Have you ever eaten something every day for a long period of time, and then one day decided you never wanted to have that food again?
Or, perhaps you’ve had a song stuck in your head on repeat for so many days in a row that you swear that you never want to hear that song ever again?
Or, maybe you’ve tried numerous healthy eating plans in an effort to lose weight, but fell off the wagon after a few days because you couldn’t stomach eating the same diet meals day after day?
We have all experienced this feeling, but there is an actual technical term for it, called satiation.
In a clever group of experiments, researchers at the University of Minnesota’s School of Management may have found a way to overcome satiation by eliminating something called ‘variety amnesia.’ Best of all, this news may help you stay on track with any food plan you choose.
The researchers conducted three tests using different satiation triggers, including: a close friend, a favorite candy flavor, and the chorus of a favorite song.
I will not go over all three studies as they were all similar in structure, so below is how the “favorite song” study went down…
Fifty students picked his or her own favorite song, and a clip was made for each person, on average about 30 seconds long, and it consisted of just the song’s chorus.
The goal was to make the student grow sick of hearing the same song over and over, so they made each person listen to their clip 20 times in a row! After each listen, the student would rate the clips on a 101 point favorability scale.
Not surprisingly, as time went on the favorability rating dropped. Starting at an average of 78, after 20 listens the clips were rated at an average of 35. This is a 50% decrease in enjoyment after just 30 minutes or so of repeated play!
Three weeks later, the same students were brought back to the lab and randomly split into two groups.
One group was asked to recall all the television shows that they had watched during the previous three weeks. (The Control)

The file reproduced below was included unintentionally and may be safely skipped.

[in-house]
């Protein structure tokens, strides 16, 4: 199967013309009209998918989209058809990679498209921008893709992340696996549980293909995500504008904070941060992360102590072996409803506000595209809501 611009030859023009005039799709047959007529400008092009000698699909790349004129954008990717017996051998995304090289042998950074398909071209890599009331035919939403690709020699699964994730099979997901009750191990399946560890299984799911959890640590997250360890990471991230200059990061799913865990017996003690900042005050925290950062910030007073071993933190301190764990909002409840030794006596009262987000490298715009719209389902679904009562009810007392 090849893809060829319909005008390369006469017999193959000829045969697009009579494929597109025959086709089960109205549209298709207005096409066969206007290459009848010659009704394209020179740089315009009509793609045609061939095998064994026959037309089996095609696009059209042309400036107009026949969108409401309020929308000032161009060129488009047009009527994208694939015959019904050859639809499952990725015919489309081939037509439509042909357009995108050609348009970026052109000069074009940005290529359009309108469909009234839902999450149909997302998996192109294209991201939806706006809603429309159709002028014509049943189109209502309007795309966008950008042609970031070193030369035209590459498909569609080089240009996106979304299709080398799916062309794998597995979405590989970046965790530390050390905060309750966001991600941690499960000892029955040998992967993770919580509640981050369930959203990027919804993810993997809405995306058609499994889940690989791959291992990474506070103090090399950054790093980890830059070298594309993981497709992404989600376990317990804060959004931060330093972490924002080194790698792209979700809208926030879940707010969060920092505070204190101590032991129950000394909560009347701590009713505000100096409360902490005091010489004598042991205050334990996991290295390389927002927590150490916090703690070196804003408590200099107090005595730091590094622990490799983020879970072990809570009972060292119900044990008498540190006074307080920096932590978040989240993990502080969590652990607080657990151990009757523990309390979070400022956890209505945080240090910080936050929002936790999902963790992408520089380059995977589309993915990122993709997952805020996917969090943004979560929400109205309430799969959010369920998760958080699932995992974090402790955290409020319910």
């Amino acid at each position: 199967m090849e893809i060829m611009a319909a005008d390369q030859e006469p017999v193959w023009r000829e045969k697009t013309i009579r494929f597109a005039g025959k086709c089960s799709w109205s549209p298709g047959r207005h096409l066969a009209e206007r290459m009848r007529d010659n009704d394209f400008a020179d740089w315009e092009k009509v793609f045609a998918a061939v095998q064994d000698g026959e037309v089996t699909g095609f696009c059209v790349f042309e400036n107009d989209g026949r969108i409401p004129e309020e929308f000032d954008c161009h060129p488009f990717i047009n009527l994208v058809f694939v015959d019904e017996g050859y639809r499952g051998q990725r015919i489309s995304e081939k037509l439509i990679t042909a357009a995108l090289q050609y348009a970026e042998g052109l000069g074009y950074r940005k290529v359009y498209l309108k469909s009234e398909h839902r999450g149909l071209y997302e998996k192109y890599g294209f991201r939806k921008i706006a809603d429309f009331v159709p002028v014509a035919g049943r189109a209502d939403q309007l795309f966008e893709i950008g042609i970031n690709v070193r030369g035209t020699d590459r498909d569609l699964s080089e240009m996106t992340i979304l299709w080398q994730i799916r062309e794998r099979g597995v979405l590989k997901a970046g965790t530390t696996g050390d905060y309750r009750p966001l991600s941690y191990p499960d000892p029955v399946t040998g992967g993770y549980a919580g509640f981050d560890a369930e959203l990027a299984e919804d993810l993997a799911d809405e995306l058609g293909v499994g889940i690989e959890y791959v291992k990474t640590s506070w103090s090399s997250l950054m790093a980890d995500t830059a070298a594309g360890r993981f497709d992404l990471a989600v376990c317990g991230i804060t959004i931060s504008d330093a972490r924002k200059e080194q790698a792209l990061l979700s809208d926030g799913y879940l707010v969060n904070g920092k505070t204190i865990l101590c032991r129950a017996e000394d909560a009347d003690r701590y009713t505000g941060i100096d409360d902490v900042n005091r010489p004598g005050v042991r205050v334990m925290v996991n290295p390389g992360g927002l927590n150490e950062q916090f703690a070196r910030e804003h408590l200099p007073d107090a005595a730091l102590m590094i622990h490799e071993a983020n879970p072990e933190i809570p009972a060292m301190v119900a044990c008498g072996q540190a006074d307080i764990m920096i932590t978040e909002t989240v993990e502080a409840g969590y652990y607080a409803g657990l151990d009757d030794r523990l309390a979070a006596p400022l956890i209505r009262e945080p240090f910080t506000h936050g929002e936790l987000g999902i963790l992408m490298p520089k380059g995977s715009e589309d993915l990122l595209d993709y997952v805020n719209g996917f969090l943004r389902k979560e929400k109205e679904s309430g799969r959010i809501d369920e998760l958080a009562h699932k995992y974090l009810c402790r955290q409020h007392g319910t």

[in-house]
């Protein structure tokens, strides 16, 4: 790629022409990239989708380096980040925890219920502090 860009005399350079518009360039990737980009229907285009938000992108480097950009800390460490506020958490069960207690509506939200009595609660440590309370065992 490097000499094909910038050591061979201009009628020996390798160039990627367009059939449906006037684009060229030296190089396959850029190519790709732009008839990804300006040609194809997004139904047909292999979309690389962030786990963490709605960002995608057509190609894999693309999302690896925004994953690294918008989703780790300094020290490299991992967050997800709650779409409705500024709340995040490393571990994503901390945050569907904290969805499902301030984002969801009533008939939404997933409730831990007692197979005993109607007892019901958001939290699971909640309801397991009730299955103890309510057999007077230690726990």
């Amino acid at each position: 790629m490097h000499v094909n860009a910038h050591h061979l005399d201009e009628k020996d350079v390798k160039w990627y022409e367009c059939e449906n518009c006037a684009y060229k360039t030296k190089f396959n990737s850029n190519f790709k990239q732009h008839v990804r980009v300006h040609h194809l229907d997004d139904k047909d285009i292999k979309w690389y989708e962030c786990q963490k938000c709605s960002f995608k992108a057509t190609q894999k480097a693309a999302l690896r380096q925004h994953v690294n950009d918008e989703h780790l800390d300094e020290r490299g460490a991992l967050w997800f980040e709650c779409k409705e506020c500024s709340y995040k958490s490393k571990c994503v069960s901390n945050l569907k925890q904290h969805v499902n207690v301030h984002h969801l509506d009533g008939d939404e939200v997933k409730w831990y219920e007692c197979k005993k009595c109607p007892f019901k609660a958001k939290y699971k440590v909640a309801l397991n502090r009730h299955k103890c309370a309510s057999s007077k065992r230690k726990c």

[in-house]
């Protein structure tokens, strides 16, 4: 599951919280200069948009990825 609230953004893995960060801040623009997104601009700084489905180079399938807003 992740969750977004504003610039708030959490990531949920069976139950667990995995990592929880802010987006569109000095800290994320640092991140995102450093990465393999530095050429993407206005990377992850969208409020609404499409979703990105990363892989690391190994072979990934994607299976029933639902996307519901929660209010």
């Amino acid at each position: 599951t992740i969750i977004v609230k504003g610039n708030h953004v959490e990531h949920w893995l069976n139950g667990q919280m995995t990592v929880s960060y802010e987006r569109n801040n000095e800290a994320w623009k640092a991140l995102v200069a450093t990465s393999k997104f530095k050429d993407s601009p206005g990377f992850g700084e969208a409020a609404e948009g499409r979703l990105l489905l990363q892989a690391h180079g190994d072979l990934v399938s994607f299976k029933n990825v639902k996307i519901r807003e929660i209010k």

The second group was asked to recall all the music they had listened to in the past three weeks. (The Experiment)
Then, all of the participants listened to their chosen songs (from the earlier part of the experiment) one more time. They were then asked how much they desired to listen to the full version of that song again.
The control group (that was asked to recall TV shows) expressed much less interest in listening to the song – they were still satiated. They ranked the song at 45.
However, the music-recall group expressed a much greater interest in listening to their previously tired-of song choice. They ranked the song at 69. This is because subjects were reminded of the variety in the same category in which they were experiencing satiation.
In short, it was the recall of previous experiences in a similar category, in this case, music, that helped relieve the variety amnesia.
A second trial, with jellybeans, further proved that the recalling of similar experiences had to be within the same category (food) to help end the satiation with the target food (jelly beans).
In other words, people become satiated with a particular item because they forget about the other varieties of that item that they have enjoyed in the past.
Therefore, by recalling some of your past experiences with items of the same type, you can more easily get over your satiation of a target item.
Why Does This Matter?
Some things you do repetitively can be good for you. Eating the same healthy breakfast, staying with the same partner, etc…
So, for example, if you feel like you’re getting tired of your partner, recall all the partners and dates you have ever had. This will help eliminate the satiation caused by the variety amnesia.
Lastly, if you are drinking diet shakes or eating prepared meals, perhaps simply thinking of all of the decadent meals you recently had, or other drinks you’ve had, will help you to stay on track with your current program.
I’d love to hear what you all think, so comment below.
Galak, Jeff, Joseph P. Redden, and Justin Kruger. “Variety Amnesia: Recalling Past Variety Can Accelerate Recovery from Satiation.” Journal of Consumer Research. December 2009, Volume 36: 575-584.